Good evening, winners and losers
“Back in November the MGM Grand Garden Arena staged concerts by three monumental rock figures U2, Paul McCartney and the Rolling Stones” – John Katsilometes writes on the Las Vegas Sun – “All entertained in their own distinctive fashion, but none quite shouted “Vegas” like the artist who filled the MGM on Saturday and Sunday nights.
Making effective use of 15 dancers, four musicians, three backup singers, a half-dozen wardrobe changes and a multileveled set that featured several LED screens, a pair of dancing platforms flanking the stage and a giant mirrored disco ball, Madonna was uniquely at home on the Vegas stage. The dancers – an athletic lot that could perform with any Cirque production in the city – were particularly impressive.
And the crowd – including a person sitting a few rows in front of me who was either New Mexico Gov. Bill Richardson or someone who could sit in for Richardson on “Lou Dobbs Tonight” – stood almost the entire night and went nuts for the remarkably flexible 47-year-old pop icon.”
Click on the Full Article link below to continue reading this review from the Las Vegas Sun.
Thanks to codger.
The shows on Madonna’s “Confessions” tour were not tailored specifically to Vegas but did have a Sin City flavor, particularly when she slipped into a white Elvislike cape encrusted with flashing lights and “Dancing Queen” scripted across the shoulders in purple sequins.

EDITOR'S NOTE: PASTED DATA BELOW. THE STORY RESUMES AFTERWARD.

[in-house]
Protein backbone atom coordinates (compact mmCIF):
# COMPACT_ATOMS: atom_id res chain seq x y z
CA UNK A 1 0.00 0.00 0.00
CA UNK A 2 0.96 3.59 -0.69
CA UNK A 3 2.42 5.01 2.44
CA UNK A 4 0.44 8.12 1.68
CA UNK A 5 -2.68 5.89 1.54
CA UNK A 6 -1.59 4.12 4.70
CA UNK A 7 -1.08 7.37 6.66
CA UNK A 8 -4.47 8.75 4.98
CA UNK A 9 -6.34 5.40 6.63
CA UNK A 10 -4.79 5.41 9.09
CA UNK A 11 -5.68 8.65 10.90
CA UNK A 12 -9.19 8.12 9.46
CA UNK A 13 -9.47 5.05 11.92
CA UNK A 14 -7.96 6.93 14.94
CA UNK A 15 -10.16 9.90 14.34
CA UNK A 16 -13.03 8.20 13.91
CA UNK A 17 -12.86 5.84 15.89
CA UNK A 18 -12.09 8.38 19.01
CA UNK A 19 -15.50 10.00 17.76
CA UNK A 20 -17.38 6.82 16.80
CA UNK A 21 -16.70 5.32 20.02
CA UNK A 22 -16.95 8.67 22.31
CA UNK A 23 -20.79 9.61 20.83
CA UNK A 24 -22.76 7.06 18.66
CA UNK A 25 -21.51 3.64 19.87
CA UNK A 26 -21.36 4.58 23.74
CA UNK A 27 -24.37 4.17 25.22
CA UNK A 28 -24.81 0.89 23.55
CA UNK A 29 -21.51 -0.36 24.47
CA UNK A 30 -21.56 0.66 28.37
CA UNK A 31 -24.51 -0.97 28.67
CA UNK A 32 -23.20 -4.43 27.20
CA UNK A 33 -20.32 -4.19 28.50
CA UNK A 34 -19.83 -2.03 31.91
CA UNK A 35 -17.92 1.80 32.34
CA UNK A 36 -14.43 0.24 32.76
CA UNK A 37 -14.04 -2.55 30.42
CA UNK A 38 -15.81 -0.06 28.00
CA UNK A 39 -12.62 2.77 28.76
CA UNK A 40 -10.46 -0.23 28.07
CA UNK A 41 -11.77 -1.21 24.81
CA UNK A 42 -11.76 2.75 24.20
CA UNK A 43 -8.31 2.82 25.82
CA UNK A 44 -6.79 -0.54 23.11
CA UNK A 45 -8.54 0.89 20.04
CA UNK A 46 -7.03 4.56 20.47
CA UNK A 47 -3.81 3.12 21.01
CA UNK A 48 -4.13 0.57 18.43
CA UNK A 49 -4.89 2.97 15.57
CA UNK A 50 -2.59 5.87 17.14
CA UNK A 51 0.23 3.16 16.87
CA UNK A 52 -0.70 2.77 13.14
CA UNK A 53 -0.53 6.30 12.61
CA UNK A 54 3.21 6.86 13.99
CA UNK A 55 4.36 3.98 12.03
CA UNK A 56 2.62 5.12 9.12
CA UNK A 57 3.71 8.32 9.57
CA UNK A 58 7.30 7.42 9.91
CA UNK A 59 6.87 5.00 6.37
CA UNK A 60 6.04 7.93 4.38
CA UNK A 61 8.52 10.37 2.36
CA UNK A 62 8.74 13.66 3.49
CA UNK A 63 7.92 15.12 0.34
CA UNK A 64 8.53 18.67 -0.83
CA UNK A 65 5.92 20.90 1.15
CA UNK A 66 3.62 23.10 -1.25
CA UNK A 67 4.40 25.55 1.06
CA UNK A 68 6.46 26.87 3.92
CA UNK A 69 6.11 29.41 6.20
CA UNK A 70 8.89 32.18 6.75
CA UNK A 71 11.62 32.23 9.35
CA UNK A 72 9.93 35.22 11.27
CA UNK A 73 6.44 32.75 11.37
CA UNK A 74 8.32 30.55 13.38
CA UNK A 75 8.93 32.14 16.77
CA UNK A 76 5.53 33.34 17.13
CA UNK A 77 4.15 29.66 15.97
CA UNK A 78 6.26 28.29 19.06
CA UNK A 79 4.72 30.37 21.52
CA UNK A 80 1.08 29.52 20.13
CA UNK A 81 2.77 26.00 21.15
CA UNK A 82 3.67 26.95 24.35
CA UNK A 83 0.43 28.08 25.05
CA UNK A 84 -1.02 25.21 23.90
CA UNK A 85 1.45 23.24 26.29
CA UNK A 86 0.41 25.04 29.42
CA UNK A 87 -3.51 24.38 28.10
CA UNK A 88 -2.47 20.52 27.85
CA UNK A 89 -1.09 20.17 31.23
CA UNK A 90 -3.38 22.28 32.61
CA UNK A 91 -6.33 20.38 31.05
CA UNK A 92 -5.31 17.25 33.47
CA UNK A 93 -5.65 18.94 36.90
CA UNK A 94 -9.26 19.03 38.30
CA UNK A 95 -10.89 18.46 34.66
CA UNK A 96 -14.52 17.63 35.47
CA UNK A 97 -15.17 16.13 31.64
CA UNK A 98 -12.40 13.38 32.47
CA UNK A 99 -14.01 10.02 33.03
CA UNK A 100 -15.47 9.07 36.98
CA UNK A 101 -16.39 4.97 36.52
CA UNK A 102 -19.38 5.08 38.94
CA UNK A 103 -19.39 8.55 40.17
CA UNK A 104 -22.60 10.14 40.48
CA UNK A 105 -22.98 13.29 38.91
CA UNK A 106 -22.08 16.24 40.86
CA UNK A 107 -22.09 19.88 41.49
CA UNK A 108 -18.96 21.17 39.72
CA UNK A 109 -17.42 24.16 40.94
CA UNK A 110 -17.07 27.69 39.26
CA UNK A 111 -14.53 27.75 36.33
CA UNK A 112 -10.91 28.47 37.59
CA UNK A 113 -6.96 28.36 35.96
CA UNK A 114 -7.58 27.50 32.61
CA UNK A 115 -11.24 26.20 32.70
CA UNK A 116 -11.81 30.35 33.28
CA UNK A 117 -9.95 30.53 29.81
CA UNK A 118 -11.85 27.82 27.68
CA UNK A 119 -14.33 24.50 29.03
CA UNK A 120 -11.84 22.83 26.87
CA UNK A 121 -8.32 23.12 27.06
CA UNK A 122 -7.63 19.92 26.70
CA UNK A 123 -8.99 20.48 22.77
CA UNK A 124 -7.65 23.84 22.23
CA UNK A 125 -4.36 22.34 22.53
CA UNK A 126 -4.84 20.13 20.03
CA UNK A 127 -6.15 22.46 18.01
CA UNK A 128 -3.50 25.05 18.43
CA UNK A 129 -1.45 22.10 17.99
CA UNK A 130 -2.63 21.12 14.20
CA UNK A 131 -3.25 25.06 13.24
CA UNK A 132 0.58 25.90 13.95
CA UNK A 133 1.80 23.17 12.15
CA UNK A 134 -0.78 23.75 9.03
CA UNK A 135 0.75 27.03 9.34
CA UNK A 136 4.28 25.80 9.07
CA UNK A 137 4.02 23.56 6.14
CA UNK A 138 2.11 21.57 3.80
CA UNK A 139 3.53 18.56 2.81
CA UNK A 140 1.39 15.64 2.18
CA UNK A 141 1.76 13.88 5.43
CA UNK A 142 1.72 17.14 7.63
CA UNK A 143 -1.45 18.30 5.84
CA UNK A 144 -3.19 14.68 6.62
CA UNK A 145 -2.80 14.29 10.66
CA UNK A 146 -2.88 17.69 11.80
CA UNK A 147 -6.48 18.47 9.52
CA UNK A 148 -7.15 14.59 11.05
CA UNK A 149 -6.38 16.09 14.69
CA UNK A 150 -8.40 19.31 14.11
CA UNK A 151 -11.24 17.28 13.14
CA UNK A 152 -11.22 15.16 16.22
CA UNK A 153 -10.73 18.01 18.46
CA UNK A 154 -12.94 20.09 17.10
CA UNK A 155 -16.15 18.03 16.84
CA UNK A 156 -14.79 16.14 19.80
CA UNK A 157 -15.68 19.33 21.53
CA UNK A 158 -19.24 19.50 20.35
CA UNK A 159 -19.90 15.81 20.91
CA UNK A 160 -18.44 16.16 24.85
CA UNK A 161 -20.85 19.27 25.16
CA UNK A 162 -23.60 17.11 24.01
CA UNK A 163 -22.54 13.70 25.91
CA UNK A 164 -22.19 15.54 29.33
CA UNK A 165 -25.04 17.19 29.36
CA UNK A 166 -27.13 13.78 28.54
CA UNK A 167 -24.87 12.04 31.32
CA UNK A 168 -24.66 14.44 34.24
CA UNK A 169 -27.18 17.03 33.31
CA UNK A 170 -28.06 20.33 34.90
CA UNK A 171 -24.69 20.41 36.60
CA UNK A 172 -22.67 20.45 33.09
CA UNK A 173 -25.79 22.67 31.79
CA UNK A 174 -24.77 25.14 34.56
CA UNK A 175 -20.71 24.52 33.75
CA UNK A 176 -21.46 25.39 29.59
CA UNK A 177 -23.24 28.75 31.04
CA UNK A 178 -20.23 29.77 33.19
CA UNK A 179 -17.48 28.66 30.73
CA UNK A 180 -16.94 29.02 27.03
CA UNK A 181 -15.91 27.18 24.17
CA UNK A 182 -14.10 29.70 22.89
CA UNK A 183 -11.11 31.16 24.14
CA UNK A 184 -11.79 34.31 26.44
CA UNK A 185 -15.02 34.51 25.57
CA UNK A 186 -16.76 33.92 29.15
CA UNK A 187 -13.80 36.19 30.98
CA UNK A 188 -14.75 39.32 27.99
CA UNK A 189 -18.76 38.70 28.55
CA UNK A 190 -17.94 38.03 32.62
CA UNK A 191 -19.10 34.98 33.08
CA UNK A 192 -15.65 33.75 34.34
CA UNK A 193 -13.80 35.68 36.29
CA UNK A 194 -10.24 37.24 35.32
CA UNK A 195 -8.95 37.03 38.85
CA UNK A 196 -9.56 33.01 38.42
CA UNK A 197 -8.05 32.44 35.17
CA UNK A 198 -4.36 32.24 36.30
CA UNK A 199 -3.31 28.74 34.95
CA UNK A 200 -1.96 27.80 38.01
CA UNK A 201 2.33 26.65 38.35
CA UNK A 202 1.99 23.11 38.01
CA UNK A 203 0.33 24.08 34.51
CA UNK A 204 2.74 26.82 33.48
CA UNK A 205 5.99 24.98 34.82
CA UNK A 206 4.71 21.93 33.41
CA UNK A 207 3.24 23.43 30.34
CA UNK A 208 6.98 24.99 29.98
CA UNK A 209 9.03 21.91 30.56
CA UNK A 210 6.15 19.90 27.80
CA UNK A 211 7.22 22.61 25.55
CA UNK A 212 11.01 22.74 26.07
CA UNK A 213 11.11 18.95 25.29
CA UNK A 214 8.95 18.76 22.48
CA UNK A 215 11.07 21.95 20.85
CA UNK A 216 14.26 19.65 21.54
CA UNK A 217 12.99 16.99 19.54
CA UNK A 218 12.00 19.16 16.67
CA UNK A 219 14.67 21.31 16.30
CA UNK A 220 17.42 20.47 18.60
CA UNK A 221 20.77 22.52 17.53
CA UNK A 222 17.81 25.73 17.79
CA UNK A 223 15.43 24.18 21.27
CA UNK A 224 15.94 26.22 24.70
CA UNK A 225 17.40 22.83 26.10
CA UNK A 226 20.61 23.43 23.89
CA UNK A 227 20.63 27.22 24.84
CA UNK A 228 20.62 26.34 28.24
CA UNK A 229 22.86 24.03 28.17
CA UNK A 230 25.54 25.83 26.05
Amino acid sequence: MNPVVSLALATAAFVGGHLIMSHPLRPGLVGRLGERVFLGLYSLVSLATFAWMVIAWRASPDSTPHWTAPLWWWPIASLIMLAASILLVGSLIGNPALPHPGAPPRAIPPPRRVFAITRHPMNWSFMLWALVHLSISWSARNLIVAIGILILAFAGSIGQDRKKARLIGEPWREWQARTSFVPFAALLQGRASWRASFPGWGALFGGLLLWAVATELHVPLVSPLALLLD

Madonna managed a few Vegas references, including, “Good evening, winners and losers,” to start the show. While introducing Isaac Sinwahny, a vocalist and accomplished shofar (a ram’s horn usually played during Rosh Hashana and at the end of Yom Kippur), for “Drowned” and “Paradise (Not For Me),” she said, “This is Isaac – I found him at a crap table.”
The oft-reported mock crucifixion, in which Madonna was perched on a mirrored cross during “Live to Tell” fell neatly into place with the rest of the shenanigans; a personal favorite was the S&M-styled merry-go-round effect of Madonna riding in circles on a black saddle while singing “Like a Virgin.” She also played a bit of guitar, and didn’t miss a note (and she did seem to be actually singing) or a step during the tightly choreographed 2-hour show.
In fact, it was a performance that wouldn’t need to change an element to work here, five nights a week (dark Mondays and Tuesdays).